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Book Note: Jill Paton Walsh, The Late Scholar

I read this book about 2-Mar-2017. This is the first time I've read this book. The book is copyright 2013. This note was last modified Wednesday, 06-Sep-2017 21:11:29 PDT.

This is book 19 of the "Lord Peter Wimsey" series.

This note contains spoilers for the book.


Denver, as Peter now is, turns out to be the Visitor for St. Severin's College (at Oxford). He has to go settle a dispute about selling a possibly valuable and possibly important manuscript, to invest in some land, in an attempt to repair the college's admittedly nearly disastrous finances. (Quite a bit of bad management in the past, and this is in the 1950s when things weren't all that easy in England. One bad bit of luck the college had was having some property they owned in London 'Blitzed', so it's not producing any rents at the moment and can't really be sold.)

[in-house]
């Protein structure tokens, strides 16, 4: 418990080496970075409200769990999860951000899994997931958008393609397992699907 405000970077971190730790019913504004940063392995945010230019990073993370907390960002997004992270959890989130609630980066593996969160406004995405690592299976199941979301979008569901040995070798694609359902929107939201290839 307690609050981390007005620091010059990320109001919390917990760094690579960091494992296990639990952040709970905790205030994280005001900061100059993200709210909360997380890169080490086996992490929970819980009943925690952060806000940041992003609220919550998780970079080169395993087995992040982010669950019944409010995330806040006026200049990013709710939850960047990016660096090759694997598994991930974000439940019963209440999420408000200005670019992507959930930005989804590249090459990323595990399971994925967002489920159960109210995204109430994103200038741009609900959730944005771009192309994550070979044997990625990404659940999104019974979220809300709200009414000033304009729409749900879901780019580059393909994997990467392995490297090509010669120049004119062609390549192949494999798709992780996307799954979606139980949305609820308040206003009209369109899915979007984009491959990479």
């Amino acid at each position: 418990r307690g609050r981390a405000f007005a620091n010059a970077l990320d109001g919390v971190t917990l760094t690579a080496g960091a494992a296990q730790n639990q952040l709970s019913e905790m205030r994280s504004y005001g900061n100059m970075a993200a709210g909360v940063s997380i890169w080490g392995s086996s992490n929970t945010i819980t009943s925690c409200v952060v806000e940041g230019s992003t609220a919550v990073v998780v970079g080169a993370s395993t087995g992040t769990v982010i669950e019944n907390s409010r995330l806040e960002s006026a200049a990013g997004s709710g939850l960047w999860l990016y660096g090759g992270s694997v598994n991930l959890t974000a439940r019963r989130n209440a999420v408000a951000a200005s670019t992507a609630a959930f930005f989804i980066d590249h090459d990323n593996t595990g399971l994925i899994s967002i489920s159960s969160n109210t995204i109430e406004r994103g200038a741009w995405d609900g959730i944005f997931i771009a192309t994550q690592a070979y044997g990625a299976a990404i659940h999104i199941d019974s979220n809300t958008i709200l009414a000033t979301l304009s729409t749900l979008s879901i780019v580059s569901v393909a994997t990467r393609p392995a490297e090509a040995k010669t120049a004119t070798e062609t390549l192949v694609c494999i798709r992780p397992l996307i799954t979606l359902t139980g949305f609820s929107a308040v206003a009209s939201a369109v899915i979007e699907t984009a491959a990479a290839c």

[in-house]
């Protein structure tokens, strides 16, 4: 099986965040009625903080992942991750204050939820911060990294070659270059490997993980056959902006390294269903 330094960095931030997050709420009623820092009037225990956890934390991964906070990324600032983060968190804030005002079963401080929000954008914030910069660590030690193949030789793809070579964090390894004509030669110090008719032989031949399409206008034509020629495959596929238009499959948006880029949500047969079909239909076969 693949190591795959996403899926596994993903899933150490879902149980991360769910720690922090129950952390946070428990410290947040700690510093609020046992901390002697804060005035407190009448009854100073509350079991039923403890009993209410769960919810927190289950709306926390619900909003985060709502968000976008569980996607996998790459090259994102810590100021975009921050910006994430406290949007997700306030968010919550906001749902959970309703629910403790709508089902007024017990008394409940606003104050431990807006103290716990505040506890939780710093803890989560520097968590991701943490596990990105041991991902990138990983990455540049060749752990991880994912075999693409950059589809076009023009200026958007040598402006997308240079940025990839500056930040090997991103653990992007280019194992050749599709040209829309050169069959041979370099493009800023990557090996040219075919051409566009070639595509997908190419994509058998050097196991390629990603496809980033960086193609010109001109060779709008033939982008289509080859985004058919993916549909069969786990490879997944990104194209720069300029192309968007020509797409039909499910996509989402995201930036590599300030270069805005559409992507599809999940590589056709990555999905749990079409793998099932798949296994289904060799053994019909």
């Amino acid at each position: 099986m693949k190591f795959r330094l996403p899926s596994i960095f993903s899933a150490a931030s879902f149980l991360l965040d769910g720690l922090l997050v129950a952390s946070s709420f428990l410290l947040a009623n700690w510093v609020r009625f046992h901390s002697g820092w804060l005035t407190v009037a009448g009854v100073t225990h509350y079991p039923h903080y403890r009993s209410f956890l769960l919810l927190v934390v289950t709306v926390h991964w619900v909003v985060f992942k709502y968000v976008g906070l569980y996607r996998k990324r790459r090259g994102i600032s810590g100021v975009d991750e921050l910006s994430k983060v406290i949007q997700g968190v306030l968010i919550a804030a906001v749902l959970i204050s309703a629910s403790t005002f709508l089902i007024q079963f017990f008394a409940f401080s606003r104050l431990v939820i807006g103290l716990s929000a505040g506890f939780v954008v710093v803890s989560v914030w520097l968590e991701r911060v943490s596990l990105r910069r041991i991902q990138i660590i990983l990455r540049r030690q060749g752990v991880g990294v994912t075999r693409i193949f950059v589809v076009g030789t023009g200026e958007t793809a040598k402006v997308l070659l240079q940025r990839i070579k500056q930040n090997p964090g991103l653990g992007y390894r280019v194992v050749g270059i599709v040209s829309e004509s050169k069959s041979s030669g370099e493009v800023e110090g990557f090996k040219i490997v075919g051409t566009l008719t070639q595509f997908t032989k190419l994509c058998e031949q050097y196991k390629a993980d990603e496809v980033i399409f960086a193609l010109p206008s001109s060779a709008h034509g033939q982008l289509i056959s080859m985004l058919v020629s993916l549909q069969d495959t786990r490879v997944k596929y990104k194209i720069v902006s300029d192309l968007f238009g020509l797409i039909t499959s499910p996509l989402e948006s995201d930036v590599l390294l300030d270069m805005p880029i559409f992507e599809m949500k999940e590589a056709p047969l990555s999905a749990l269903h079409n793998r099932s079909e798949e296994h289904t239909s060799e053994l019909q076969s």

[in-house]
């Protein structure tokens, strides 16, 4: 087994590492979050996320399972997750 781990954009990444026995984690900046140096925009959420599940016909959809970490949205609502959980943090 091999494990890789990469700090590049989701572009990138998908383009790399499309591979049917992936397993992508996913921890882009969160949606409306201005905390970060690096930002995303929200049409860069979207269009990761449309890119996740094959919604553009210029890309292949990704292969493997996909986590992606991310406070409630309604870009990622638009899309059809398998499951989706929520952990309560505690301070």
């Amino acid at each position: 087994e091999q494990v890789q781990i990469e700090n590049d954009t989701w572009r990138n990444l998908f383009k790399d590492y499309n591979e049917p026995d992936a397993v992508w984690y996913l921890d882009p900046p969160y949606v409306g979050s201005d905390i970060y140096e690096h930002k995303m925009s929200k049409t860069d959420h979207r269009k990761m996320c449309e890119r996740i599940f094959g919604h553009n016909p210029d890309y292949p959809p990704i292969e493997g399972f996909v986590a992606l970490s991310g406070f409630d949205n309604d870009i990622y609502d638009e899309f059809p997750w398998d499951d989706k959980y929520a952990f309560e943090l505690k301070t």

The Fellows of St. Severin's aren't as well-imagined as for example those of Shrewsbury (in Gaudy Night), but we do get to visit the Shrewsbury dons and observe that the failure at St. Severin's may be more one of imagination than of writing.

There are a lot of loose ends waved around before our eyes. The Master is missing, for four months. One man has died, perhaps by accident, and two others have experienced things that could have been attempts at murder that were blocked.

Once Peter and Harriet get to stirring around, the plot thickens and more people die—and they notice that, for a while, they all die in ways Harriet described in novels (often derived from Peter's cases). Then one dies a different way. Which of those is a clue?


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David Dyer-Bennet